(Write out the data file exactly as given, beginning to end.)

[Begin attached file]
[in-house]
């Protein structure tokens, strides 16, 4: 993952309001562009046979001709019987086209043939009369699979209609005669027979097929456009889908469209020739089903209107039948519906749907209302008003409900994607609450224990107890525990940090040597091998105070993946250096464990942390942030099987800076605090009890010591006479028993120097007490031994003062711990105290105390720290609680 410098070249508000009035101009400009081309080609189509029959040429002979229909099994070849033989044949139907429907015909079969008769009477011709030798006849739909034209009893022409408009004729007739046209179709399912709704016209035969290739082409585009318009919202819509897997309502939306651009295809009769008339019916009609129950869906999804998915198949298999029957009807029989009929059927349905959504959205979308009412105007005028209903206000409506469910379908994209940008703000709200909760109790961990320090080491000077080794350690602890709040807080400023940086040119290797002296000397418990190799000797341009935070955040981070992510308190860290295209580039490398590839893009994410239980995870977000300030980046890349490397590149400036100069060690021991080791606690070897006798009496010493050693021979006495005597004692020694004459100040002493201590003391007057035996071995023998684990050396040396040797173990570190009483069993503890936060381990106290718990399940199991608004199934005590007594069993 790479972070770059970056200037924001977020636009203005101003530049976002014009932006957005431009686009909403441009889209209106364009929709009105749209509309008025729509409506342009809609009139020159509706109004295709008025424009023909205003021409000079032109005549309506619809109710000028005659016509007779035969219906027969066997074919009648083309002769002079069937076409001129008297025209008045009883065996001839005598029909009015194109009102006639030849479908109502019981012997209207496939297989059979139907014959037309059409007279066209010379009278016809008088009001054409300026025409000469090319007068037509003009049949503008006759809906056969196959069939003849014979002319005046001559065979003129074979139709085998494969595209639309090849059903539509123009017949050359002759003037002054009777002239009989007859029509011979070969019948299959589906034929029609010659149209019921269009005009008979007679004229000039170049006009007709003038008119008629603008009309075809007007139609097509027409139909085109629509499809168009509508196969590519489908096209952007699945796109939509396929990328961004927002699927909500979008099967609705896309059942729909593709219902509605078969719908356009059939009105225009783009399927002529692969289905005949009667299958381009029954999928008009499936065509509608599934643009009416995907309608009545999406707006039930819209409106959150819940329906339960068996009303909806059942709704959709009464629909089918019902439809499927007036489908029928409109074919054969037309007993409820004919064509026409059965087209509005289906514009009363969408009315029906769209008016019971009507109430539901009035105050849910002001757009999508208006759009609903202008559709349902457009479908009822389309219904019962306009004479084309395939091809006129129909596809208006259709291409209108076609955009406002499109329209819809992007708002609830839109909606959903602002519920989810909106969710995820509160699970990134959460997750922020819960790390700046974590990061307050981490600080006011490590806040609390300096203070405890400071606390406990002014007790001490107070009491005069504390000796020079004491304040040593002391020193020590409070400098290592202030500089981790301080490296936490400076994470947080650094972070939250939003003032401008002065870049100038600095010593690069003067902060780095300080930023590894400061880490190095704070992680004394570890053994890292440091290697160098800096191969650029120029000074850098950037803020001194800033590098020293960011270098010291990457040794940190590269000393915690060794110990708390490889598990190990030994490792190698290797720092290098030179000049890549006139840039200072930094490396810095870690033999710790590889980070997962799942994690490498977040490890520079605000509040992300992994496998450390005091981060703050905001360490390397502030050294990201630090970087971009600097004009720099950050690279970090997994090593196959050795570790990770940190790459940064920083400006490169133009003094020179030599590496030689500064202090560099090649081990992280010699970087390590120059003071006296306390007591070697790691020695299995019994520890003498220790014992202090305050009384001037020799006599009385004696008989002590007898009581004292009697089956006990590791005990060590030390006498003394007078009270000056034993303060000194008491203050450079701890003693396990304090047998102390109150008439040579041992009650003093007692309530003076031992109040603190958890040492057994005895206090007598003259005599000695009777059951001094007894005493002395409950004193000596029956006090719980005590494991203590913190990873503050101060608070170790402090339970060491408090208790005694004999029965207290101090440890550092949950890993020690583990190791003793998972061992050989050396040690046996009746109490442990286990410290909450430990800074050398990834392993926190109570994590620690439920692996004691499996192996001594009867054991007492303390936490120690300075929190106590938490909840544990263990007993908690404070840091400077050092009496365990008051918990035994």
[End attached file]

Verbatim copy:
[in-house]
């Protein structure tokens, strides 16, 4: 993952309001562009046979001709019987086209043939009369699979209609005669027979097929456009889908469209020739089903209107039948519906749907209302008003409900994607609450224990107890525990940090040597091998105070993946250096464990942390942030099987800076605090009890010591006479028993120097007490031994003062711990105290105390720290609680 410098070249508000009035101009400009081309080609189509029959040429002979229909099994070849033989044949139907429907015909079969008769009477011709030798006849739909034209009893022409408009004729007739046209179709399912709704016209035969290739082409585009318009919202819509897997309502939306651009295809009769008339019916009609129950869906999804998915198949298999029957009807029989009929059927349905959504959205979308009412105007005028209903206000409506469910379908994209940008703000709200909760109790961990320090080491000077080794350690602890709040807080400023940086040119290797002296000397418990190799000797341009935070955040981070992510308190860290295209580039490398590839893009994410239980995870977000300030980046890349490397590149400036100069060690021991080791606690070897006798009496010493050693021979006495005597004692020694004459100040002493201590003391007057035996071995023998684990050396040396040797173990570190009483069993503890936060381990106290718990399940199991608004199934005590007594069993 790479972070770059970056200037924001977020636009203005101003530049976002014009932006957005431009686009909403441009889209209106364009929709009105749209509309008025729509409506342009809609009139020159509706109004295709008025424009023909205003021409000079032109005549309506619809109710000028005659016509007779035969219906027969066997074919009648083309002769002079069937076409001129008297025209008045009883065996001839005598029909009015194109009102006639030849479908109502019981012997209207496939297989059979139907014959037309059409007279066209010379009278016809008088009001054409300026025409000469090319007068037509003009049949503008006759809906056969196959069939003849014979002319005046001559065979003129074979139709085998494969595209639309090849059903539509123009017949050359002759003037002054009777002239009989007859029509011979070969019948299959589906034929029609010659149209019921269009005009008979007679004229000039170049006009007709003038008119008629603008009309075809007007139609097509027409139909085109629509499809168009509508196969590519489908096209952007699945796109939509396929990328961004927002699927909500979008099967609705896309059942729909593709219902509605078969719908356009059939009105225009783009399927002529692969289905005949009667299958381009029954999928008009499936065509509608599934643009009416995907309608009545999406707006039930819209409106959150819940329906339960068996009303909806059942709704959709009464629909089918019902439809499927007036489908029928409109074919054969037309007993409820004919064509026409059965087209509005289906514009009363969408009315029906769209008016019971009507109430539901009035105050849910002001757009999508208006759009609903202008559709349902457009479908009822389309219904019962306009004479084309395939091809006129129909596809208006259709291409209108076609955009406002499109329209819809992007708002609830839109909606959903602002519920989810909106969710995820509160699970990134959460997750922020819960790390700046974590990061307050981490600080006011490590806040609390300096203070405890400071606390406990002014007790001490107070009491005069504390000796020079004491304040040593002391020193020590409070400098290592202030500089981790301080490296936490400076994470947080650094972070939250939003003032401008002065870049100038600095010593690069003067902060780095300080930023590894400061880490190095704070992680004394570890053994890292440091290697160098800096191969650029120029000074850098950037803020001194800033590098020293960011270098010291990457040794940190590269000393915690060794110990708390490889598990190990030994490792190698290797720092290098030179000049890549006139840039200072930094490396810095870690033999710790590889980070997962799942994690490498977040490890520079605000509040992300992994496998450390005091981060703050905001360490390397502030050294990201630090970087971009600097004009720099950050690279970090997994090593196959050795570790990770940190790459940064920083400006490169133009003094020179030599590496030689500064202090560099090649081990992280010699970087390590120059003071006296306390007591070697790691020695299995019994520890003498220790014992202090305050009384001037020799006599009385004696008989002590007898009581004292009697089956006990590791005990060590030390006498003394007078009270000056034993303060000194008491203050450079701890003693396990304090047998102390109150008439040579041992009650003093007692309530003076031992109040603190958890040492057994005895206090007598003259005599000695009777059951001094007894005493002395409950004193000596029956006090719980005590494991203590913190990873503050101060608070170790402090339970060491408090208790005694004999029965207290101090440890550092949950890993020690583990190791003793998972061992050989050396040690046996009746109490442990286990410290909450430990800074050398990834392993926190109570994590620690439920692996004691499996192996001594009867054991007492303390936490120690300075929190106590938490909840544990263990007993908690404070840091400077050092009496365990008051918990035994």